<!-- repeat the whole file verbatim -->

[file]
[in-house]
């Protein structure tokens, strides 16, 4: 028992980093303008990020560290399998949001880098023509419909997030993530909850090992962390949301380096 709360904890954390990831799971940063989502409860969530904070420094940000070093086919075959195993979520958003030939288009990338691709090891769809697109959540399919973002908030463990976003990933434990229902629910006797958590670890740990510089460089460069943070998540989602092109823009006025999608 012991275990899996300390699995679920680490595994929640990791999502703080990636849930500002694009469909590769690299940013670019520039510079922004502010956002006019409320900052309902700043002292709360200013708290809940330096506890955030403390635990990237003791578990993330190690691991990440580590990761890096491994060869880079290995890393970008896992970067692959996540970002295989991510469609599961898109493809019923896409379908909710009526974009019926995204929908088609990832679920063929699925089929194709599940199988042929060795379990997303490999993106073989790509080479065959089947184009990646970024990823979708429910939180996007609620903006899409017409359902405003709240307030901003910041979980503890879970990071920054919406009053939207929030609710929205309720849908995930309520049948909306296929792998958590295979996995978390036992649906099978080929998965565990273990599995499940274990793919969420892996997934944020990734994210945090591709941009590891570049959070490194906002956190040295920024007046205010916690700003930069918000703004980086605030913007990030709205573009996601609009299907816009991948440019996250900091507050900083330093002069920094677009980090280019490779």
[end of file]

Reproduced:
[in-house]
């Protein structure tokens, strides 16, 4: 028992980093303008990020560290399998949001880098023509419909997030993530909850090992962390949301380096 709360904890954390990831799971940063989502409860969530904070420094940000070093086919075959195993979520958003030939288009990338691709090891769809697109959540399919973002908030463990976003990933434990229902629910006797958590670890740990510089460089460069943070998540989602092109823009006025999608 012991275990899996300390699995679920680490595994929640990791999502703080990636849930500002694009469909590769690299940013670019520039510079922004502010956002006019409320900052309902700043002292709360200013708290809940330096506890955030403390635990990237003791578990993330190690691991990440580590990761890096491994060869880079290995890393970008896992970067692959996540970002295989991510469609599961898109493809019923896409379908909710009526974009019926995204929908088609990832679920063929699925089929194709599940199988042929060795379990997303490999993106073989790509080479065959089947184009990646970024990823979708429910939180996007609620903006899409017409359902405003709240307030901003910041979980503890879970990071920054919406009053939207929030609710929205309720849908995930309520049948909306296929792998958590295979996995978390036992649906099978080929998965565990273990599995499940274990793919969420892996997934944020990734994210945090591709941009590891570049959070490194906002956190040295920024007046205010916690700003930069918000703004980086605030913007990030709205573009996601609009299907816009991948440019996250900091507050900083330093002069920094677009980090280019490779």